- Fruit squares and bars (date, fig, lemon, raspberry, etc.)
- Ginger snap
- Gingerbread house
- Gingerbread man
- Graham cookie
- Linzer cookie
- Mexican wedding cake
- Nice biscuit
- Peanut butter cookie
- Rainbow cookie
- Ranger Cookie
- Rum ball
- Russian tea cake
- Rock cake
- Spritzgebäck (Spritz)
- Sugar cookie
- Tea biscuit
- Toruń gingerbread
- Windmill cookie
A variety of cookies, including gingerbread men and drop and molded cookies
A Nice biscuit from Britain
Related pastries and confections
- Acıbadem kurabiyesi
- Danish pastry
- Funnel cake
- Graham cracker
- Hershey's Cookies 'n' Creme
- Kit Kat
- Milk cracker
- Moon pie
- Nut cluster
- Petit four
- Snack cake
- Teething biscuit
- Whoopie pie
- Arnott's Biscuits Holdings (Division of Campbell)
- Burton's Foods
- D.F. Stauffer Biscuit Company
- Fox's Biscuits
- Interbake Foods
- Jules Destrooper
- Keebler (Division of Kellogg)
- Lotte Confectionery (Division of Lotte)
- Lotus Bakeries
- McKee Foods
- Meiji Seika Kaisha Ltd.
- Mrs. Fields
- Nabisco (Division of Kraft)
- Northern Foods
- Otis Spunkmeyer (Division of Aryzta)
- Pillsbury (Division of General Mills)
- Pinnacle Foods
- Pepperidge Farm (Division of Campbell)
- Royal Dansk (Division of Kelsen Group)
- Sunshine Biscuits (historical)
- United Biscuits
- Walkers Shortbread
- Utz Quality Foods, Inc.
Product lines and brands
- Animal Crackers (Nabisco, Keebler, Cadbury, Bahlsen, others)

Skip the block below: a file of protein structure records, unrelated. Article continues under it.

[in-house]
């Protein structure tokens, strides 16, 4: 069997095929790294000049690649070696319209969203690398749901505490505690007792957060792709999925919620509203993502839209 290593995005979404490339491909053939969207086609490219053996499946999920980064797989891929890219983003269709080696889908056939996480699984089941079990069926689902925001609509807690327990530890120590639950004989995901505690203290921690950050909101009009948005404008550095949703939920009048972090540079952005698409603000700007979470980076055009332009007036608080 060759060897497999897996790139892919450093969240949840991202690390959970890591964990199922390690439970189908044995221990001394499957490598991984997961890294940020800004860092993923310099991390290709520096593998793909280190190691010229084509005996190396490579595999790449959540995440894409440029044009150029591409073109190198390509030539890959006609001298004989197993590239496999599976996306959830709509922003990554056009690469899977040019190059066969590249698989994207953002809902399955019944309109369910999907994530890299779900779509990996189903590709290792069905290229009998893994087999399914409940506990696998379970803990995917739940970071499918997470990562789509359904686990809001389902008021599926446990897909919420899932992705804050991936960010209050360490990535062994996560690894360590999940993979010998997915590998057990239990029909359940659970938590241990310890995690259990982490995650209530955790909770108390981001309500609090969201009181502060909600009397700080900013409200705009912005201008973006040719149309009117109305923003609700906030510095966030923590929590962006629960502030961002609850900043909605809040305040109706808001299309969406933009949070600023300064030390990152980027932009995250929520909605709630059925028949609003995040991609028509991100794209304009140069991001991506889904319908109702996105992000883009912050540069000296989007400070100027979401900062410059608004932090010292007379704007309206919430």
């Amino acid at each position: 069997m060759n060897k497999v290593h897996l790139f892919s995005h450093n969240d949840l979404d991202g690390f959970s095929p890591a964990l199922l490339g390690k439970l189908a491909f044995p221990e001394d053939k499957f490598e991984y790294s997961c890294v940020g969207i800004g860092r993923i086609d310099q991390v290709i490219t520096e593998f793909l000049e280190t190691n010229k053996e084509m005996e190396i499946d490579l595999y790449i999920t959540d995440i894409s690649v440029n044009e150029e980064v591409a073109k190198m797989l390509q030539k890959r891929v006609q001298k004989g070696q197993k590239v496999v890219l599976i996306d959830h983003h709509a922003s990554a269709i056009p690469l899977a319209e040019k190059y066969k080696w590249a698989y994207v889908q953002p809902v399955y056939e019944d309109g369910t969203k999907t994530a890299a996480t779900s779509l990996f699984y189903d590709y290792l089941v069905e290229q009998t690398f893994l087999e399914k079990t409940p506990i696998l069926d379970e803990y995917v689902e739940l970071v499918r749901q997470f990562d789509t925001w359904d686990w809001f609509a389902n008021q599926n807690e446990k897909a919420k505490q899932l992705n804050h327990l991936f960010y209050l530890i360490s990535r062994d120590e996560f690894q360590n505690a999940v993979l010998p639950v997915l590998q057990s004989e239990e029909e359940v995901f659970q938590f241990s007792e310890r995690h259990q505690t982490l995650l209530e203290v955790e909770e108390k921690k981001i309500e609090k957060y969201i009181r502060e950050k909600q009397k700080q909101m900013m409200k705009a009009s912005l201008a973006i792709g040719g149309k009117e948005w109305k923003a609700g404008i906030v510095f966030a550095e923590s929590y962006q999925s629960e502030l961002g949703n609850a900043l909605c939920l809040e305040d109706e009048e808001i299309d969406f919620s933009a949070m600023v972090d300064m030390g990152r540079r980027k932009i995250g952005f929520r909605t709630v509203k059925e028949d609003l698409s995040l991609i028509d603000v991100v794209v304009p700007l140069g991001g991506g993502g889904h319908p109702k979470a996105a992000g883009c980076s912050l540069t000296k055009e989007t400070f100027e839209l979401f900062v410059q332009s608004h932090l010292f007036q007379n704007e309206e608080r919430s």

- Anna's (Lotus)
- Archway Cookies (Lance)
- Barnum's Animals (Nabisco)
- Betty Crocker (General Mills, cookie mixes)
- Biscoff (Lotus)
- Chips Ahoy! (Nabisco)
- Chips Deluxe (Keebler)
- Danish Butter Cookies (Royal Dansk)
- Duncan Hines (Pinnacle, cookie mixes)
- Famous Amos (Kellogg)
- Fig Newton (Nabisco)
- Fox's Biscuits (Northern)
- Fudge Shoppe (Keebler)
- Girl Scout cookie (Keebler, Interbake)
- Hello Panda (Meiji)
- Hit (Bahlsen)
- Hydrox (Sunshine, discontinued by Keebler)
- Jaffa Cakes (McVitie)
- Jammie Dodgers (United)
- Koala's March (Lotte)
- Leibniz-Keks (Bahlsen)
- Little Debbie (McKee)
- Lorna Doone (Nabisco)
- Maryland Cookies (Burton's)
- McVitie's (United)
- Milano (Pepperidge Farm)
- Nilla Wafers (Nabisco)
- Nutter Butter (Nabisco)
- Oreo (Nabisco)
- Pillsbury (General Mills, cookie mixes)
- Pecan Sandies (Keebler)
- Peek Freans (United)
- Pirouline (DeBeukelaer)
- Stauffer's (Meiji)
- Stella D'Oro (Lance)
- Sunshine (Keebler)
- Teddy Grahams (Nabisco)
- Toll House (Nestle)
- Tim Tam (Arnott's)
- Vienna Fingers (Keebler)
- Dunking (biscuit)
- List of baked goods
- List of cookies
- List of desserts
- "History of Cookies - Cookie History". Whatscookingamerica.net.
- Nelson, Libby (29 November 2015). "British desserts, explained for Americans confused by the Great British Baking Show". Vox. Retrieved 2015-12-03.
- "cookie - food". Encyclopædia Britannica.
- "7 vertalingen voor het dialectwoord 'koekie'".
- Merriam-Webster's Collegiate Dictionary, Tenth Edition. Merriam-Webster, Inc.: 1999.
- Lynne Olver. "The Food Timeline: history notes--cookies, crackers & biscuits". foodtimeline.org.
- van der Sijs, Nicoline (Sep 15, 2009). Cookies, Coleslaw, and Stoops: The Influence of Dutch on the North American Languages (Paperback ed.). Amsterdam: Amsterdam University Press. p. 125. ISBN 978-9089641243. Retrieved 17 December 2014.
- "History of cookies/biscuits". ochef.com.
- Miller, Jan. Better Homes and Gardens New Cook Book. p. 251. Retrieved January 6, 2017.